I do happen to believe that its arrogant to think ones knowledge of the knives, steel, and how they are used trumps years of experience and real life testing and use. Whether its you or Devin or someone else, I cant think of anyone here that has the experience to make comments like this. This doesn’t mean that I think you (or devin for that matter) have a poor understanding of heat treatments. I just think that the scope of that understanding and experience doesn’t include the types of knives you are talking about here. Likewise, I think when making judgments on knives, its important to consider the knife as a whole (including the design features, intended use, intended user, etc) as that maker thought of, as opposed to imposing your own understanding/opinions of the design features, intended use, intended user, etc. onto that knife/system of thinking.

    In general its a very limited view you have on this and until you really and truly understand the knife, how to use it, and why it is the way it is (and the design and heat treatment ARE intentionally that way), it will be very difficult for you (or anyone else) to make judgement like this.

  5. #25
    I guess, my answer to this will to make knives that will hold longer edge, won't chip or roll, will have an excellent grind, fit and finish, will come with top notch handle and sayas work - all this without years and years of experience. Enough said.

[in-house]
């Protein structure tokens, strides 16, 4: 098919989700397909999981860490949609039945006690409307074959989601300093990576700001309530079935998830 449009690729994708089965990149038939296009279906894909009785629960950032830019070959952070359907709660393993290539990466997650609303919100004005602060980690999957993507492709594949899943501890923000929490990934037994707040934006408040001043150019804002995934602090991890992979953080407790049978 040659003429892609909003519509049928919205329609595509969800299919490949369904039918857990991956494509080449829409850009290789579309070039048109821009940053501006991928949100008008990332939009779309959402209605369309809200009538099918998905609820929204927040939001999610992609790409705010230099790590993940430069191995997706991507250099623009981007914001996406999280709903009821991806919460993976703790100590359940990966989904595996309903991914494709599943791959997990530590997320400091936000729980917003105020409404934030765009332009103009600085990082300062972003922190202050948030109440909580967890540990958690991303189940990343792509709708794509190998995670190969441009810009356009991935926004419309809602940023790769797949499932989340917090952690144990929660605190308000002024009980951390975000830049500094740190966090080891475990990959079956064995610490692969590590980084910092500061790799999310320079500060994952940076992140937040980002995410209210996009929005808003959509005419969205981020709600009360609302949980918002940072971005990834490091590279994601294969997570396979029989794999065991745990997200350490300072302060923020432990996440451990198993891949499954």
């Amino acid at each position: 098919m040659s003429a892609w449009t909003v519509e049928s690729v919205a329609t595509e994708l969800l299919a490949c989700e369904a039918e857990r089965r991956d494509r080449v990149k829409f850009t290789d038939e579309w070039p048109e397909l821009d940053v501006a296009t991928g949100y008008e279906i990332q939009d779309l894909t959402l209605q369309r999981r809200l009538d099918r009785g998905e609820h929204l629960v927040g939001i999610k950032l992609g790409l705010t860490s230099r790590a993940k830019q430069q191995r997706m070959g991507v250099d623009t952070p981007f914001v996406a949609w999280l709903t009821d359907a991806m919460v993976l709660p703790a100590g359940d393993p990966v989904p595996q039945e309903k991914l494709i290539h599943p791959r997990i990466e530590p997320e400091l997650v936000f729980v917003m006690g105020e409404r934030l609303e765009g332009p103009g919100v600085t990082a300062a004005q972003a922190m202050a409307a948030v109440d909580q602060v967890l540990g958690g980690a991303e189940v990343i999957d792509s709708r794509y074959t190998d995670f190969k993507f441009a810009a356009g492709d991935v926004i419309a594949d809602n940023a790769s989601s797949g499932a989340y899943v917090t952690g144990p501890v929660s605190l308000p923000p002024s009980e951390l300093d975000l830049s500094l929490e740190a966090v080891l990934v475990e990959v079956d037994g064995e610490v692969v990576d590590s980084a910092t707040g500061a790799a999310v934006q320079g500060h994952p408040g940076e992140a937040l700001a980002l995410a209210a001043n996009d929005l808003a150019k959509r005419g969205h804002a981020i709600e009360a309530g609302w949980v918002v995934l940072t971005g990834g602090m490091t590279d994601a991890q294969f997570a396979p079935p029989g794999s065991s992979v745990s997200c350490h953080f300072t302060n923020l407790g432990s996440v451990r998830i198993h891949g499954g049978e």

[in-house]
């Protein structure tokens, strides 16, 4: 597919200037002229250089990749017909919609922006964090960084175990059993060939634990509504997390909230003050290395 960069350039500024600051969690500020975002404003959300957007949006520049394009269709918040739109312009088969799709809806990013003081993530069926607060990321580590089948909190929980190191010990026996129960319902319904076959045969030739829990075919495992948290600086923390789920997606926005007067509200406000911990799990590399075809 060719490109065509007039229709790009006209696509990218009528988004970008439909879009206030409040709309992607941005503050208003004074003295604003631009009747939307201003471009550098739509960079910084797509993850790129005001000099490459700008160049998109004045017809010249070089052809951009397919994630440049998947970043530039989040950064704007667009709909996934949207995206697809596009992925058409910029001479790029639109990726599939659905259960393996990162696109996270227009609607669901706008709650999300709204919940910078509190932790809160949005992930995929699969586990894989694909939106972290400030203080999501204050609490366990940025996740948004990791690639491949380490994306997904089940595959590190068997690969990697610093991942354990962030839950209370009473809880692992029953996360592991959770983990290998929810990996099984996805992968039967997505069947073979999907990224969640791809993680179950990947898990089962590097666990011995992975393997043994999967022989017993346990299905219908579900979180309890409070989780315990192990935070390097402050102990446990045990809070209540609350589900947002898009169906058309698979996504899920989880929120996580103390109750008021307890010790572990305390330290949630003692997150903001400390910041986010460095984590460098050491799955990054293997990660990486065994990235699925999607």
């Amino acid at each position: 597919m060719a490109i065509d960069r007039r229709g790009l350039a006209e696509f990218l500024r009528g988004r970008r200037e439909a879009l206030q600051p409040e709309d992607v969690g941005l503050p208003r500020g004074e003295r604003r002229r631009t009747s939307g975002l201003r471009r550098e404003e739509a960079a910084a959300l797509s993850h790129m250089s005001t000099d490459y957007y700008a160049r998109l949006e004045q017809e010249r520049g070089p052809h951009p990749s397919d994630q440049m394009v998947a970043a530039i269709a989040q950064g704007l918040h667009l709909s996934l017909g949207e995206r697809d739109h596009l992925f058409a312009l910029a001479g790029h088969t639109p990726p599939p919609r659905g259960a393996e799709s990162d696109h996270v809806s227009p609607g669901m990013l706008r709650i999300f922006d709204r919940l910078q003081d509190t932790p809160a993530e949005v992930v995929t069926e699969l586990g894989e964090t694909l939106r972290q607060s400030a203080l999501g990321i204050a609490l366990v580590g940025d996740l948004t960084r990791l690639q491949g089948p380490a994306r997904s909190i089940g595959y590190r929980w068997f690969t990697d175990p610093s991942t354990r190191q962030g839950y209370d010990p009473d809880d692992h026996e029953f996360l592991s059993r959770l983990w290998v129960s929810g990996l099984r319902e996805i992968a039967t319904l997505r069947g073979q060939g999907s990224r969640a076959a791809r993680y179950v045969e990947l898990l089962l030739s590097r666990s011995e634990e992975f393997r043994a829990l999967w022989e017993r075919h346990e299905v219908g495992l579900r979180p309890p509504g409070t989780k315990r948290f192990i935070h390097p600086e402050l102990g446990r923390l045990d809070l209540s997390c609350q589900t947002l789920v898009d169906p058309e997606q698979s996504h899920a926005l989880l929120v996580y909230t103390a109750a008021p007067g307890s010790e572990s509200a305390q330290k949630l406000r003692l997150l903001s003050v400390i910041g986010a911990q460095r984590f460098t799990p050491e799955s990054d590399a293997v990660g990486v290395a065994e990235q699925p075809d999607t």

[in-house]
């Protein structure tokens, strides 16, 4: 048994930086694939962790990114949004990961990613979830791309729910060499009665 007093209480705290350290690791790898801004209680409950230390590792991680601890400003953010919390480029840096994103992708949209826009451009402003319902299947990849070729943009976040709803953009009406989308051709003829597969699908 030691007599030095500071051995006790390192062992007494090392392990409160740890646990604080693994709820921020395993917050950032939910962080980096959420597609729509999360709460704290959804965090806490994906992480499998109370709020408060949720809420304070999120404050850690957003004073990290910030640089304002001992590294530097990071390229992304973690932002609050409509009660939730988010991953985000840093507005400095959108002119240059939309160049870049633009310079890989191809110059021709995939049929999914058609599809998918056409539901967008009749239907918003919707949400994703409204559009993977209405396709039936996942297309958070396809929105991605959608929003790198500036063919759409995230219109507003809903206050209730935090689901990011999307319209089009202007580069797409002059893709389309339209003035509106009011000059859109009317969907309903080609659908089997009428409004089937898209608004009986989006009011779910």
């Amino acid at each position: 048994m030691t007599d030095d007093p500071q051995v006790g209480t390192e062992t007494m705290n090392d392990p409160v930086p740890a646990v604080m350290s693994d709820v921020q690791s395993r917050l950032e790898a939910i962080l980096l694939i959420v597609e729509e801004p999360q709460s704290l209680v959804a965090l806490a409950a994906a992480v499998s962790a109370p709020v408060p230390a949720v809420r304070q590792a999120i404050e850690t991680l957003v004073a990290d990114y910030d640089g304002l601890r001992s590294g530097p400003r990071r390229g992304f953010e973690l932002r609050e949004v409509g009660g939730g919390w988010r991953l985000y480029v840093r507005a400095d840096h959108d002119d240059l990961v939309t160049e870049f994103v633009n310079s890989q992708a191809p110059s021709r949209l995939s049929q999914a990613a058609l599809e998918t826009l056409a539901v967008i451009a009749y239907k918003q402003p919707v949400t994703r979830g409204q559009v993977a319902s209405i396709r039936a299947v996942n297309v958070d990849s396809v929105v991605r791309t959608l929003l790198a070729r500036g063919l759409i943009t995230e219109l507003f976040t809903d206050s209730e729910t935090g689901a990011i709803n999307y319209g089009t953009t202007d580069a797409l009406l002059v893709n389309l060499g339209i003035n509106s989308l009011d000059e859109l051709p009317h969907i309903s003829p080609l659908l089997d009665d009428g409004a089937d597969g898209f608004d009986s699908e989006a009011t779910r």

"If there’s something worth doing, it’s worth overdoing.” - An US saying.

    If my KKF Inbox is full (or not), please contact me via Email:

  6. #26
    please and by all means... i always enjoy seeing your work... i guess my point is you dont know what you dont know (not just you, but as a general statement) and if it were me in your shoes i would think twice before making adjustments to others work without understanding why things are the way they are first.

    If this was a problem i was having, my first question would be to myself of what i am doing wrong and how i can improve... not immediately assuming the problem is with the knife.

  7. #27
    Jon, is there any insight you can offer regarding what the positive qualities are that this less rugged heat treatment offers?

  8. #28
    I like how we can have an in depth discussion like this and not blow our stacks. We all have lots that we can learn from each other.

  9. #29
    Senior Member
    Join Date
    Mar 2011
    Cardiff, UK
    I remember reading somewhere that some knives are prone to chippiness initially but after the first few sharpenings they settle down. Remember reading something on the old forum about instructions being sent out from kikuichi(?) that mentioned this.
    Given the lack of accuracy of home ovens vs PID HT ovens anyone considering tempering should use a separate thermometer IMO, but this would be last resort

  10. #30
    Senior Member Crothcipt's Avatar
    Join Date
    Jan 2012
    wyoming, closer to nowhere than somewhere.
    I know my 2 Tanaka's have higher hrc ratings (63-65). I pretty much took the otb edge off with a honing rod, on my sankto knife. I had a hard time putting a new edge on it until I went and reread the hrc levels (I since have bought some stones that this isn't a problem). I would never even think about taking the hrc lvl down, but I am not a knife maker either. After reading this I want to now.(trash knife that is). Man I learn so much stuff here.